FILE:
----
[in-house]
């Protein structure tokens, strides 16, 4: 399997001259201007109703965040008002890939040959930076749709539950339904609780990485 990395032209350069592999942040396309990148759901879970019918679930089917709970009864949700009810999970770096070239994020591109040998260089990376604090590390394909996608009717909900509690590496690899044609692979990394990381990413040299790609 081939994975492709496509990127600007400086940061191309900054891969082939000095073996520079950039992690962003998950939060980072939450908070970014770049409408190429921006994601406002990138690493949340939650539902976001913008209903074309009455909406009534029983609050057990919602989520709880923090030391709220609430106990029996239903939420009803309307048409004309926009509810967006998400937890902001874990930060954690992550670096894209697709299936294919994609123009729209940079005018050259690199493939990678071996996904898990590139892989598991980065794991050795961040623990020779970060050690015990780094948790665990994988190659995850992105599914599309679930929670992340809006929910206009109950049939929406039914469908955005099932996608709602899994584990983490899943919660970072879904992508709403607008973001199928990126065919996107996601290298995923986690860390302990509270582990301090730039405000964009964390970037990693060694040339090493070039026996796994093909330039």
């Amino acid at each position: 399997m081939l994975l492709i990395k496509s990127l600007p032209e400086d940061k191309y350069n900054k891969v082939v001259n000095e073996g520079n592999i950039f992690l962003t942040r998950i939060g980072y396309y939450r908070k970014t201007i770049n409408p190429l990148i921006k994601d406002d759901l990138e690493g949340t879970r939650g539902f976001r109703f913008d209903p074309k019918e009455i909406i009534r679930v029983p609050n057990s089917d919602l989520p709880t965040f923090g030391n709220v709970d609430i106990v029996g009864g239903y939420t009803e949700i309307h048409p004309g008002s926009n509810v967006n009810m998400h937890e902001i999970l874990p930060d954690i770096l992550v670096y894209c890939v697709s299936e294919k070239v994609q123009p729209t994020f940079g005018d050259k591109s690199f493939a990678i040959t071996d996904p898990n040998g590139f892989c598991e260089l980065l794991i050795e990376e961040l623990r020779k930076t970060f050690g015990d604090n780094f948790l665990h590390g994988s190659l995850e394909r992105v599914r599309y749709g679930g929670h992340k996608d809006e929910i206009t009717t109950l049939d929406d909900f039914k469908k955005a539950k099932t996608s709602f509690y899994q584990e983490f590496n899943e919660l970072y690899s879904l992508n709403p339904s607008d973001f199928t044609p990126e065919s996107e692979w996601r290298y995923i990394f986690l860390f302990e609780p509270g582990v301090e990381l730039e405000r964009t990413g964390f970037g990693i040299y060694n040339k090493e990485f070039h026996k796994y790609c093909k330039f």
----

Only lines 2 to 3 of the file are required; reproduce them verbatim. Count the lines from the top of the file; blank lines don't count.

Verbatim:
């Protein structure tokens, strides 16, 4: 399997001259201007109703965040008002890939040959930076749709539950339904609780990485 990395032209350069592999942040396309990148759901879970019918679930089917709970009864949700009810999970770096070239994020591109040998260089990376604090590390394909996608009717909900509690590496690899044609692979990394990381990413040299790609 081939994975492709496509990127600007400086940061191309900054891969082939000095073996520079950039992690962003998950939060980072939450908070970014770049409408190429921006994601406002990138690493949340939650539902976001913008209903074309009455909406009534029983609050057990919602989520709880923090030391709220609430106990029996239903939420009803309307048409004309926009509810967006998400937890902001874990930060954690992550670096894209697709299936294919994609123009729209940079005018050259690199493939990678071996996904898990590139892989598991980065794991050795961040623990020779970060050690015990780094948790665990994988190659995850992105599914599309679930929670992340809006929910206009109950049939929406039914469908955005099932996608709602899994584990983490899943919660970072879904992508709403607008973001199928990126065919996107996601290298995923986690860390302990509270582990301090730039405000964009964390970037990693060694040339090493070039026996796994093909330039």
């Amino acid at each position: 399997m081939l994975l492709i990395k496509s990127l600007p032209e400086d940061k191309y350069n900054k891969v082939v001259n000095e073996g520079n592999i950039f992690l962003t942040r998950i939060g980072y396309y939450r908070k970014t201007i770049n409408p190429l990148i921006k994601d406002d759901l990138e690493g949340t879970r939650g539902f976001r109703f913008d209903p074309k019918e009455i909406i009534r679930v029983p609050n057990s089917d919602l989520p709880t965040f923090g030391n709220v709970d609430i106990v029996g009864g239903y939420t009803e949700i309307h048409p004309g008002s926009n509810v967006n009810m998400h937890e902001i999970l874990p930060d954690i770096l992550v670096y894209c890939v697709s299936e294919k070239v994609q123009p729209t994020f940079g005018d050259k591109s690199f493939a990678i040959t071996d996904p898990n040998g590139f892989c598991e260089l980065l794991i050795e990376e961040l623990r020779k930076t970060f050690g015990d604090n780094f948790l665990h590390g994988s190659l995850e394909r992105v599914r599309y749709g679930g929670h992340k996608d809006e929910i206009t009717t109950l049939d929406d909900f039914k469908k955005a539950k099932t996608s709602f509690y899994q584990e983490f590496n899943e919660l970072y690899s879904l992508n709403p339904s607008d973001f199928t044609p990126e065919s996107e692979w996601r290298y995923i990394f986690l860390f302990e609780p509270g582990v301090e990381l730039e405000r964009t990413g964390f970037g990693i040299y060694n040339k090493e990485f070039h026996k796994y790609c093909k330039f």